This law is like the Stand Your Ground law in that there is no duty to withdraw or retreat. Even in the case that there is potential for a safe escape route, you are not required to draw back. Instead, you can confront the intruder and even use deadly force in some situations.
The difference is that the Make My Day law (castle doctrine) requires the altercation to occur inside your home. In the case that you reside in an apartment and use force to defend yourself in a common area, this law does not apply. Even if the altercation occurs at your front porch or in the backyard, the castle doctrine does not apply. Your right to use a deadly weapon in self-defense under the Make My Day law begins at the door. Luckily, though, the Stand Your Ground law still stands in circumstances like this.
Why is it called Make My Day law?
The phrase “Make My Day” was first introduced to the United States when Colorado passed the law in 1985. The law intended to protect people from any criminal or civil liability when using physical or deadly force against an intruder.
The nickname became coined in reference to the line of “Go ahead. Make my day.” This phrase essentially means go ahead and do something so I have a reason to kill you. It comes from the 1983 film Sudden Impact and is originally stated by “Dirty Harry” Callahan, played by actor Clint Eastwood.
Can you go to jail for self-defense?
The only way you would go to jail for self-defense is if you acted outside of the reasonable limits of force and if your lawyer cannot prove it was an act of defense.
The use of self-defense is a legal defense in the court of law. It is often only used in order to protect against charges of violent crimes. If your lawyer is successful in showing that you were acting to defend yourself, you will not be liable for these crimes.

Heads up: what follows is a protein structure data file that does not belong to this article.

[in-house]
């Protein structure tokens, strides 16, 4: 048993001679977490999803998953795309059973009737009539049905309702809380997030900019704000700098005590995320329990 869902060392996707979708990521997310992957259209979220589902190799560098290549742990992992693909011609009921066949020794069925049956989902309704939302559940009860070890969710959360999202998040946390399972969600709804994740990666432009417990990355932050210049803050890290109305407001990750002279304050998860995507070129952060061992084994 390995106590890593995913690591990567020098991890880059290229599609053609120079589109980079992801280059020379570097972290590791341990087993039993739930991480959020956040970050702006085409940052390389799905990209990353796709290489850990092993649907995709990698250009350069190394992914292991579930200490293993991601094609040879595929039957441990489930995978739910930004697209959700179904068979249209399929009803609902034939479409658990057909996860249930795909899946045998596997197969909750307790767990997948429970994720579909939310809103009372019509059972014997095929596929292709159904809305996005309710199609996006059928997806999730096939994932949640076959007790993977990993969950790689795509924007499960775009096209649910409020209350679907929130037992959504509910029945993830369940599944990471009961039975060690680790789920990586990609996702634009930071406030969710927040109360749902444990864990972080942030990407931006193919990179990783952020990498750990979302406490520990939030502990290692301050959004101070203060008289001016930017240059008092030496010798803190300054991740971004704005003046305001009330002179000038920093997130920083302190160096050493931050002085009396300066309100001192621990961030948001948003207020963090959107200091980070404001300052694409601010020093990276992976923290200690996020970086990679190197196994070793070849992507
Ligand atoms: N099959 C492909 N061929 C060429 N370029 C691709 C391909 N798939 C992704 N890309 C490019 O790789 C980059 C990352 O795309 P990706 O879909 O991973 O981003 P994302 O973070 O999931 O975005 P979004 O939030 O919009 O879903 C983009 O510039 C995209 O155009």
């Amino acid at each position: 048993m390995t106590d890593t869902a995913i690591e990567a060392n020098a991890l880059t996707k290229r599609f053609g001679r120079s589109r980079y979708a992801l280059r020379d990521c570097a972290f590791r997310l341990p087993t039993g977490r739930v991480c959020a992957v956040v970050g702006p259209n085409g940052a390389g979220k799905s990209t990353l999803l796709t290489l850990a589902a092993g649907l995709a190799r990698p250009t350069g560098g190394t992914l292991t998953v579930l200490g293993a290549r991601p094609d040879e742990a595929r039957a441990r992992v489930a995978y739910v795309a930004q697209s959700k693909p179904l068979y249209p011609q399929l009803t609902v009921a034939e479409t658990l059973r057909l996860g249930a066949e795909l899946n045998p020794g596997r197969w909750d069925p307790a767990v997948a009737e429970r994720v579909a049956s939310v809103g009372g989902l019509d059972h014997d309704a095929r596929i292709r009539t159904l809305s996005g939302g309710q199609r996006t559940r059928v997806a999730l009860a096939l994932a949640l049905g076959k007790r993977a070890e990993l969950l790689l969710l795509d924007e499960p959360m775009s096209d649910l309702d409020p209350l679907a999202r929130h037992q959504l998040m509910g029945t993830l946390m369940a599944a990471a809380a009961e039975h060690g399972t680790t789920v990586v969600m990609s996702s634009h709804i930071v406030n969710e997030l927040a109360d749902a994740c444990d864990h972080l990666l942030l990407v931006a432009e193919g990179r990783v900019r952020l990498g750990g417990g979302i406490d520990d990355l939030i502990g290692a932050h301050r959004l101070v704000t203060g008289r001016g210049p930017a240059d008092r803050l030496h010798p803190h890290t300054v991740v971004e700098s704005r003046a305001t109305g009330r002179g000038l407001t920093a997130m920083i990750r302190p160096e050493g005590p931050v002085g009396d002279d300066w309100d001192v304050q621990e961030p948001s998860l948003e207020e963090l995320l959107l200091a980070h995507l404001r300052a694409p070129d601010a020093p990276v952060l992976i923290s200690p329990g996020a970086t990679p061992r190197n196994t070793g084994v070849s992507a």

These violent crimes may include:
- Domestic violence
- Domestic violence occurs when you commit an act of assault on someone you are in an intimate relationship with. Self-defense is a common legal defense for charges of domestic violence. To be successful in your claim of self-defense, you must prove that you weren’t the aggressor and only responded with reasonable force.
- First-degree assault
- First-degree assault charges occur when someone intentionally and severely injures someone else. Though it does not involve a fatality, it often involves use of a deadly weapon. If you caused serious injuries to someone, you may get accused of first-degree assault. However, if you can prove it was an act of self-defense, you will not be liable for this charge.
- Second-degree assault
- Second-degree assault is similar to first-degree assault in that the act was intentional, but it does not involve as severe of injuries. This is another common legal defense in cases of self-defense.
- Second-degree murder
- Committing the act of second-degree murder means you knowingly killed another person. Unlike first-degree murder, it does not involve premeditation. For this charge, you only need to have been aware that your actions will almost certainly kill someone. If you received charges of second-degree murder but can prove that it was self-defense, you cannot be liable for the crime.
For More Questions, Contact WeedenLaw Today
Jeff Weeden believes that there are two sides to every story. Everyone deserves the right to aggressive defense from an attorney who cares about protecting their rights and fighting for their future. If you got charged with a violent crime in Colorado and seek to prove you acted in self-defense, contact WeedenLaw today. We’ve helped countless clients in their self-defense cases, and we can help you, too. Call us today for a free consultation at 720-307-4330 or fill out our free case review form here.